“They are a resilient workforce and can adapt very quickly to difficult circumstances,” explained Mohini Kak, senior health specialist, who leads the World Bank’s support for India’s fight against malnutrition. “Today, they can be seen going about their villages performing their duties with immense strength and courage. When the war against COVID-19 is over, the contribution of these frontline workers will not be forgotten.”

 

Infant feeding practices and COVID-19

Although the anganwadi centers are closed, the anganwadi worker’s critical duties must continue. “Babies are still being born, pregnant women still need regular health check-ups, and new mothers still need to be supported with breastfeeding and feeding young children,” pointed out Deepika Chaudhery, senior nutrition specialist. “Given the dramatically altered needs of the times, the women have been given fresh guidance about breastfeeding and weaning practices.”

For instance, even if a mother or her baby has COVID-19 – whether suspected, probable or confirmed - they must remain together, especially right after birth, to initiate  breastfeeding. And even if a nursing mother has a fever, a cough or difficulty in breathing, breastfeeding must continue.  However, the mother should wash her hands with soap and water and wear a mask before beginning to breastfeed.



The importance of warding off hunger and undernutrition during times of economic disruption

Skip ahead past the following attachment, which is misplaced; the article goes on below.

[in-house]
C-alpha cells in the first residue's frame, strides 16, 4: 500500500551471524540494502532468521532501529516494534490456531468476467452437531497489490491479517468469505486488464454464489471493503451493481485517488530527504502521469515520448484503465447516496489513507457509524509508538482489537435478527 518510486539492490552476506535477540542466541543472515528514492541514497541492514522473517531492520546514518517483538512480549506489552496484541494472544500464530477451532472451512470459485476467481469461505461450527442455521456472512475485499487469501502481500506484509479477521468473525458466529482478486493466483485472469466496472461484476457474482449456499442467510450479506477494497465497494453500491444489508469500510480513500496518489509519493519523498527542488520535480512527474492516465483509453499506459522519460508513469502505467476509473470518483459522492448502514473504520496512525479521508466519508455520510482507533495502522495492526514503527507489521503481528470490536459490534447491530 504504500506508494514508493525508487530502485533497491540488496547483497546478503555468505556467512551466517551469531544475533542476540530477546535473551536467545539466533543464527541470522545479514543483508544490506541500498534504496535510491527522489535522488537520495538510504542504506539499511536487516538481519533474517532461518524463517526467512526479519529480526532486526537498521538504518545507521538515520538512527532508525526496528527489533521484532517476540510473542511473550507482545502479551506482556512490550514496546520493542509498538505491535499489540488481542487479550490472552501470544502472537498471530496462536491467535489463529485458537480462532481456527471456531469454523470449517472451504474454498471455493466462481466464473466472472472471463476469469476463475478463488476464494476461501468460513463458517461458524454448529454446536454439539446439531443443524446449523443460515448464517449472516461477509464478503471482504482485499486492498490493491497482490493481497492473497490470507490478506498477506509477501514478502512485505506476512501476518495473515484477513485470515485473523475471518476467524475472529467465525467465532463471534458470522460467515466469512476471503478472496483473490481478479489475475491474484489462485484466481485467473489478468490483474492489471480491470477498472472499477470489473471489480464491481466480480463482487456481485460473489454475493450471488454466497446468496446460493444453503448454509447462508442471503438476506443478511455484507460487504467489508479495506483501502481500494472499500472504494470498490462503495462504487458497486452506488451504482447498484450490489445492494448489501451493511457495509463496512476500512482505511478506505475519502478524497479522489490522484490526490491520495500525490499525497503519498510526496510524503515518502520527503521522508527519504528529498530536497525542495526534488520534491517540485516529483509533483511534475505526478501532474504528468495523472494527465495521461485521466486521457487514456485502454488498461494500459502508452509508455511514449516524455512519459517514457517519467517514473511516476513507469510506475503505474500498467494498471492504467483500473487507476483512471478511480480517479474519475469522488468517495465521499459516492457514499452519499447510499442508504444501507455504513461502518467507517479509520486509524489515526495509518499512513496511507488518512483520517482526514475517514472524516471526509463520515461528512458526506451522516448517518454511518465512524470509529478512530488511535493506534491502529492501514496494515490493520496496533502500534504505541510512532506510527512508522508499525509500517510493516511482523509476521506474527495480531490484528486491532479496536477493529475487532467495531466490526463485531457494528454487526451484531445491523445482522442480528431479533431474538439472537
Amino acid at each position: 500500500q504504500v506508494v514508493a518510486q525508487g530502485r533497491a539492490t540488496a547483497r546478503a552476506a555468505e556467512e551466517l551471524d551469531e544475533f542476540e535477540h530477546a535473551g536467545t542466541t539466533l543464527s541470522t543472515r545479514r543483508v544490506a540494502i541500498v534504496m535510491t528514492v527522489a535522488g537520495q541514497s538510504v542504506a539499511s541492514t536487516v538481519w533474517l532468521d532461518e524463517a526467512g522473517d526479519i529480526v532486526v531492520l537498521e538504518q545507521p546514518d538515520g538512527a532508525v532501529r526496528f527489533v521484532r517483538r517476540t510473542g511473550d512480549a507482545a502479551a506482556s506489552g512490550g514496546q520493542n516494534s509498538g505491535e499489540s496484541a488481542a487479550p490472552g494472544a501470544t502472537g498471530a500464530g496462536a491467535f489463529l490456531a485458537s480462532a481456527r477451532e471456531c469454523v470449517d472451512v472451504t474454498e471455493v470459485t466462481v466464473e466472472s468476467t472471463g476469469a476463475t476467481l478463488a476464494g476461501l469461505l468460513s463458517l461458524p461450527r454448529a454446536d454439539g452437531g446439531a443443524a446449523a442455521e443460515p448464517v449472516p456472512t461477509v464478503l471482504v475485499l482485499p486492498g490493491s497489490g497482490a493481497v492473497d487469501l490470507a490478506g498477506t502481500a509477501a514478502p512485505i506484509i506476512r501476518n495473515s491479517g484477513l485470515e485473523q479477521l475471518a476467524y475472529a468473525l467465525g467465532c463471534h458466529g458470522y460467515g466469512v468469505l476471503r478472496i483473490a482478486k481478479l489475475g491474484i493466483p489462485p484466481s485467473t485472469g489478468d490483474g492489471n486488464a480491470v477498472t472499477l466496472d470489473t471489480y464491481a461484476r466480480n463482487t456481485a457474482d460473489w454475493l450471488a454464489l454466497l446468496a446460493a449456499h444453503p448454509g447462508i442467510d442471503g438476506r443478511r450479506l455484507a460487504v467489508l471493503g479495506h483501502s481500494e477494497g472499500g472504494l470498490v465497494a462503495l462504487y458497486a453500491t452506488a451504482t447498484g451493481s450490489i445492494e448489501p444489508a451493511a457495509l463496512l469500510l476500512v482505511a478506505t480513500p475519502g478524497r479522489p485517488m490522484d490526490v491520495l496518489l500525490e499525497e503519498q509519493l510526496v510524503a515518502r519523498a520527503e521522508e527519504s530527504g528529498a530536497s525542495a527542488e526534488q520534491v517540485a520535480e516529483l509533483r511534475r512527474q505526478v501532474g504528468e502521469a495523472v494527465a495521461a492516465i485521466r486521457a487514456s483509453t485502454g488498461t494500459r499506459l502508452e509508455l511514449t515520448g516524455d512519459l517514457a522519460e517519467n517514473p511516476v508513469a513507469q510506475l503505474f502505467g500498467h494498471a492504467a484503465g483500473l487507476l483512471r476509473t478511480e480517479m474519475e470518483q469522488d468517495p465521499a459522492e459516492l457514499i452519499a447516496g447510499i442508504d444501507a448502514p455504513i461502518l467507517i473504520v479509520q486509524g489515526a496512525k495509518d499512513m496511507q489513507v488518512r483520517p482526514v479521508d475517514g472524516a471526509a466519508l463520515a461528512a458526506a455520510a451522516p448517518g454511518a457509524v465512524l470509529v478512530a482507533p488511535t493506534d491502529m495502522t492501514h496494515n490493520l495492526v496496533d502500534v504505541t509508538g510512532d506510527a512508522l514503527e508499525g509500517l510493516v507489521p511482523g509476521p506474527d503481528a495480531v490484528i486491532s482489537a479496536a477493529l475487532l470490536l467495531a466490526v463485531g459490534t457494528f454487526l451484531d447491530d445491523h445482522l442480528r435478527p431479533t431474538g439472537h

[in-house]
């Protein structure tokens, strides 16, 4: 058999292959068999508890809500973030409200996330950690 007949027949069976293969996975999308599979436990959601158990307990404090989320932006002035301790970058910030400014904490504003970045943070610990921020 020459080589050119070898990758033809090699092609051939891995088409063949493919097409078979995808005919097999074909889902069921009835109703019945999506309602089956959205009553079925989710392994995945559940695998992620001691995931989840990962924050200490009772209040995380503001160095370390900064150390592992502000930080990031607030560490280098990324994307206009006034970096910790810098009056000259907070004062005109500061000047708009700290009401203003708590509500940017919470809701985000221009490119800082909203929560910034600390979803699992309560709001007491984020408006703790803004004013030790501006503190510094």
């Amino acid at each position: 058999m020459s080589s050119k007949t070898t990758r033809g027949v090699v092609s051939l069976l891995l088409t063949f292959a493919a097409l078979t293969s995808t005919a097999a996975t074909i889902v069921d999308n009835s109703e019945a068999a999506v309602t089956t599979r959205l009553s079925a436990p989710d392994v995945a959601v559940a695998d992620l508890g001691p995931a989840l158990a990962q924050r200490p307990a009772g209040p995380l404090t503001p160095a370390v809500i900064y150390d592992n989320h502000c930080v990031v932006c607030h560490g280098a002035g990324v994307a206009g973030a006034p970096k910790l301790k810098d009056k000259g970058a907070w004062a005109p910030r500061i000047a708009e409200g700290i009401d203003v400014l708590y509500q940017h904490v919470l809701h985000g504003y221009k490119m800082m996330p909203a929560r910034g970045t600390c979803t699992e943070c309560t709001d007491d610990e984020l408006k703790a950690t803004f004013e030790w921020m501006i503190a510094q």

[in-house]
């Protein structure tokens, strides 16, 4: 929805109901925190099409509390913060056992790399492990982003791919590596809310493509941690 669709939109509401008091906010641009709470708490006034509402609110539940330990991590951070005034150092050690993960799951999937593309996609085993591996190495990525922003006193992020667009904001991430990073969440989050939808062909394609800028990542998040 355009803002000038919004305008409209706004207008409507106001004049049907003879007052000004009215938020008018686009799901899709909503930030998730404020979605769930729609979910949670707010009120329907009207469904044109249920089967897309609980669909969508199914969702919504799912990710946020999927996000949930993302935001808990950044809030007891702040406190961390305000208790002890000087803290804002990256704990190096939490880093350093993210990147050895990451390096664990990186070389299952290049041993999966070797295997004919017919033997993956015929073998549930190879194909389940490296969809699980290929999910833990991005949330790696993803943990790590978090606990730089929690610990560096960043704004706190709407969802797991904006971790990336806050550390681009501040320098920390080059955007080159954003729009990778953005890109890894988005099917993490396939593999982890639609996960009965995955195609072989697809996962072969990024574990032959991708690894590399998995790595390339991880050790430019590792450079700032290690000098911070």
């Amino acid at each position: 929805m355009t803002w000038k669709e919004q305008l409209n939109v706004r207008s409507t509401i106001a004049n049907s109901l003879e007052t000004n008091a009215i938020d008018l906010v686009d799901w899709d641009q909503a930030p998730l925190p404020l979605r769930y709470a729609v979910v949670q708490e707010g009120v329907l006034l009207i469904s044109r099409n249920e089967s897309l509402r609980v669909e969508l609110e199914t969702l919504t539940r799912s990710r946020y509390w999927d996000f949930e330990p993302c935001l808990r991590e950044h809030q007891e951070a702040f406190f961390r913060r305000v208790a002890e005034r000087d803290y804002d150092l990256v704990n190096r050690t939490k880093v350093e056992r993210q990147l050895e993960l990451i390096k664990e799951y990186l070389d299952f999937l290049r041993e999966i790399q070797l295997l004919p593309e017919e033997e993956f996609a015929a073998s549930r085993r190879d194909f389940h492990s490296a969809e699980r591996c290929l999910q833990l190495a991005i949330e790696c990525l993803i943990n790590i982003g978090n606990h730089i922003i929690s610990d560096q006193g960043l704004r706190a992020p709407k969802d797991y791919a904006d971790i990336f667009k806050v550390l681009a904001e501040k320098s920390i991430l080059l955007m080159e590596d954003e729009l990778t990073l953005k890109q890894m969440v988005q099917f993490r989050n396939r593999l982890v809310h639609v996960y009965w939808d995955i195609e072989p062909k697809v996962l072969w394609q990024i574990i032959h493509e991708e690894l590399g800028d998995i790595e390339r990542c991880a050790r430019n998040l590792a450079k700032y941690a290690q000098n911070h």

In these difficult times, these women’s role in the battle against undernutrition has assumed even greater importance. Experience from past pandemics and times of economic disruption has shown that ensuring food security and nutrition becomes even more critical.  When food prices rise and supply chains break down, the earnings of the poor and vulnerable fall substantially. At such times, it is always the women and young children who are the hardest hit. Significant government intervention is then needed to ward off undernutrition and destitution, which can weaken the immune system and increase susceptibility to the disease.

The anganwadi workers therefore continue to distribute rations of rice and dal (pulses)  - and in some states eggs - to pregnant and nursing mothers and young children, to ensure that they receive their regular supply of nutrients during these critical periods of their life. The only difference now is that instead of distributing these at the anganwadi centers, they take them directly to the homes of vulnerable families.  

Anganwadi Worker Malti Janghel providing take home rations to a beneficiary. Birutola, Chhuikhadan, Rajnangoan District, Chhattisgarh, India. Photo by: Yogeshwari Deshlehra
Anganwadi Worker Malti Janghel providing take home rations to a beneficiary. Birutola, Chhuikhadan, Rajnangoan District, Chhattisgarh, India. Photo by: Yogeshwari Deshlehra

“Across the world, community health workers are the key instruments for improving the health of the rural poor,” summed up Junaid Ahmad, the World Bank’s country director for India.  “In India, the anganwadi system serves as the backbone of the country’s fight against undernutrition - and now against COVID-19. The women’s safety through the provision of personal protective equipment is paramount and we hope it remains a priority for the government.”

 

The World Bank has supported India’s efforts to improve nutrition since 1980, with an overall investment of over $1 billion.  Since 2015, the current phase of support is targeting the critical 1,000 day window for nutrition, from pregnancy until the child is 2 years of age. It is also helping build the capacity of anganwadi workers, supporting behavior change communication, and promoting  use of mobile-based technology to reach families with young children, and pregnant and lactating mothers.